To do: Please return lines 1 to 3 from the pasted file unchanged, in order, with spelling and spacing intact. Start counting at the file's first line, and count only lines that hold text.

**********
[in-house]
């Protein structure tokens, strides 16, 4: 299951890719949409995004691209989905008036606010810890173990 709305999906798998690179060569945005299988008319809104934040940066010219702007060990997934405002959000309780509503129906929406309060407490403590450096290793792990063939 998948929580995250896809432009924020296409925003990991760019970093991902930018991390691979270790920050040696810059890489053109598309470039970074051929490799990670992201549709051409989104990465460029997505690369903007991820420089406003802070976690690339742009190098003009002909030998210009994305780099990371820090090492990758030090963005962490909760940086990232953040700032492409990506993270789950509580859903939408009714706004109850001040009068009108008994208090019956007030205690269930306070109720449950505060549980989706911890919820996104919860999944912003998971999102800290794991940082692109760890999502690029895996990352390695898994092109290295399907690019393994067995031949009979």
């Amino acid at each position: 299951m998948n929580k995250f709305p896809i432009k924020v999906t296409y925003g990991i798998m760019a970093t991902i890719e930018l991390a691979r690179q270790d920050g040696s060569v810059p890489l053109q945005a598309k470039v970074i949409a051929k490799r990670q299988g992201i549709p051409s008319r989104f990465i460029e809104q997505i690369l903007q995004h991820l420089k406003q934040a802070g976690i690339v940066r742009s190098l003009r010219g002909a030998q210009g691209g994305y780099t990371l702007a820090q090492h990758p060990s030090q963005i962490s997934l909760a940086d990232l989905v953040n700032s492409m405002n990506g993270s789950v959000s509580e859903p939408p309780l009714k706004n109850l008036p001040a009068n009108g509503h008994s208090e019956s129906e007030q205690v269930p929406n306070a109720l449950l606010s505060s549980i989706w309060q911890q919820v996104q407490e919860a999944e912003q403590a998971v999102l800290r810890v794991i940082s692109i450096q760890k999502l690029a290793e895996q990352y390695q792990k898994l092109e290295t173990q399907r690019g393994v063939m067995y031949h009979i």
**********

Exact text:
[in-house]
């Protein structure tokens, strides 16, 4: 299951890719949409995004691209989905008036606010810890173990 709305999906798998690179060569945005299988008319809104934040940066010219702007060990997934405002959000309780509503129906929406309060407490403590450096290793792990063939 998948929580995250896809432009924020296409925003990991760019970093991902930018991390691979270790920050040696810059890489053109598309470039970074051929490799990670992201549709051409989104990465460029997505690369903007991820420089406003802070976690690339742009190098003009002909030998210009994305780099990371820090090492990758030090963005962490909760940086990232953040700032492409990506993270789950509580859903939408009714706004109850001040009068009108008994208090019956007030205690269930306070109720449950505060549980989706911890919820996104919860999944912003998971999102800290794991940082692109760890999502690029895996990352390695898994092109290295399907690019393994067995031949009979």
């Amino acid at each position: 299951m998948n929580k995250f709305p896809i432009k924020v999906t296409y925003g990991i798998m760019a970093t991902i890719e930018l991390a691979r690179q270790d920050g040696s060569v810059p890489l053109q945005a598309k470039v970074i949409a051929k490799r990670q299988g992201i549709p051409s008319r989104f990465i460029e809104q997505i690369l903007q995004h991820l420089k406003q934040a802070g976690i690339v940066r742009s190098l003009r010219g002909a030998q210009g691209g994305y780099t990371l702007a820090q090492h990758p060990s030090q963005i962490s997934l909760a940086d990232l989905v953040n700032s492409m405002n990506g993270s789950v959000s509580e859903p939408p309780l009714k706004n109850l008036p001040a009068n009108g509503h008994s208090e019956s129906e007030q205690v269930p929406n306070a109720l449950l606010s505060s549980i989706w309060q911890q919820v996104q407490e919860a999944e912003q403590a998971v999102l800290r810890v794991i940082s692109i450096q760890k999502l690029a290793e895996q990352y390695q792990k898994l092109e290295t173990q399907r690019g393994v063939m067995y031949h009979i």